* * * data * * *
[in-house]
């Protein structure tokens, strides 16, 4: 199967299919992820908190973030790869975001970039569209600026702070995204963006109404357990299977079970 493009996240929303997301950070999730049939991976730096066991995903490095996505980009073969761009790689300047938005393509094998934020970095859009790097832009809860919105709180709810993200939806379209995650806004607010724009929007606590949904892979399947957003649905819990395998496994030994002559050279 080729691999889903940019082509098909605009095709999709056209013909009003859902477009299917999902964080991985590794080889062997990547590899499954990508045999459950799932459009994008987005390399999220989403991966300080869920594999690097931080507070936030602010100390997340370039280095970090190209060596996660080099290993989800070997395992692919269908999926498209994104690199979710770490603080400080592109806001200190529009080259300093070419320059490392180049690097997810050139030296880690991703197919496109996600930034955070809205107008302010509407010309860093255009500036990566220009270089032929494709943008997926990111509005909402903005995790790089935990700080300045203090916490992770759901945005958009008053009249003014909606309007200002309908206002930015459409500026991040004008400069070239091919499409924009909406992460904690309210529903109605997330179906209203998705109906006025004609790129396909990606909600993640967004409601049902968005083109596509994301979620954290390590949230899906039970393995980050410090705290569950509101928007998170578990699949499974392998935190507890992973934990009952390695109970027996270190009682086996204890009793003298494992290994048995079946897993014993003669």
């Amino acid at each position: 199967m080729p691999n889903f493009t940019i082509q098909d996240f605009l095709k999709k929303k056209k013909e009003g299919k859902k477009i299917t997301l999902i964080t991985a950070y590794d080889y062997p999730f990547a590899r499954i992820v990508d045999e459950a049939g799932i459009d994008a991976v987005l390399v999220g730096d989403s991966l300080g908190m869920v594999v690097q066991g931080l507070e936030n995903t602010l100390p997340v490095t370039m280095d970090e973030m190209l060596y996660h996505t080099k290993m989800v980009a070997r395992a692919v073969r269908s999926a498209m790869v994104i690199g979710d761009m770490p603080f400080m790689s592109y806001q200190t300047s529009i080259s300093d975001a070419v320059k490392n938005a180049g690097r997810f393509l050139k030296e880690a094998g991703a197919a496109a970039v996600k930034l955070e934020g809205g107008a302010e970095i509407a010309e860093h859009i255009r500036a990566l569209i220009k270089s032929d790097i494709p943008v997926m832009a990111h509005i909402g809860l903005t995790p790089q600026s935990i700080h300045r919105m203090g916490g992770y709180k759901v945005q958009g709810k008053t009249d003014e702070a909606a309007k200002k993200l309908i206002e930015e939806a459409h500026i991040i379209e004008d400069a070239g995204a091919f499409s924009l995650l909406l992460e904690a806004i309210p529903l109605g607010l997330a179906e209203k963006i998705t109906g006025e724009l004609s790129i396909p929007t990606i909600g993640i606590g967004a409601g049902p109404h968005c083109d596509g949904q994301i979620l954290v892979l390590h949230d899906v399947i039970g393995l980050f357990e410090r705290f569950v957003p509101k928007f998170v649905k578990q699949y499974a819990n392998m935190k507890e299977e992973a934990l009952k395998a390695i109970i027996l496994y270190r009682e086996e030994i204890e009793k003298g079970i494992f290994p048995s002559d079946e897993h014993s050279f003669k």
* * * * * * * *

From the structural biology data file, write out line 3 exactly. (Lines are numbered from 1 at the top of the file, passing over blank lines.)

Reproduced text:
């Amino acid at each position: 199967m080729p691999n889903f493009t940019i082509q098909d996240f605009l095709k999709k929303k056209k013909e009003g299919k859902k477009i299917t997301l999902i964080t991985a950070y590794d080889y062997p999730f990547a590899r499954i992820v990508d045999e459950a049939g799932i459009d994008a991976v987005l390399v999220g730096d989403s991966l300080g908190m869920v594999v690097q066991g931080l507070e936030n995903t602010l100390p997340v490095t370039m280095d970090e973030m190209l060596y996660h996505t080099k290993m989800v980009a070997r395992a692919v073969r269908s999926a498209m790869v994104i690199g979710d761009m770490p603080f400080m790689s592109y806001q200190t300047s529009i080259s300093d975001a070419v320059k490392n938005a180049g690097r997810f393509l050139k030296e880690a094998g991703a197919a496109a970039v996600k930034l955070e934020g809205g107008a302010e970095i509407a010309e860093h859009i255009r500036a990566l569209i220009k270089s032929d790097i494709p943008v997926m832009a990111h509005i909402g809860l903005t995790p790089q600026s935990i700080h300045r919105m203090g916490g992770y709180k759901v945005q958009g709810k008053t009249d003014e702070a909606a309007k200002k993200l309908i206002e930015e939806a459409h500026i991040i379209e004008d400069a070239g995204a091919f499409s924009l995650l909406l992460e904690a806004i309210p529903l109605g607010l997330a179906e209203k963006i998705t109906g006025e724009l004609s790129i396909p929007t990606i909600g993640i606590g967004a409601g049902p109404h968005c083109d596509g949904q994301i979620l954290v892979l390590h949230d899906v399947i039970g393995l980050f357990e410090r705290f569950v957003p509101k928007f998170v649905k578990q699949y499974a819990n392998m935190k507890e299977e992973a934990l009952k395998a390695i109970i027996l496994y270190r009682e086996e030994i204890e009793k003298g079970i494992f290994p048995s002559d079946e897993h014993s050279f003669k």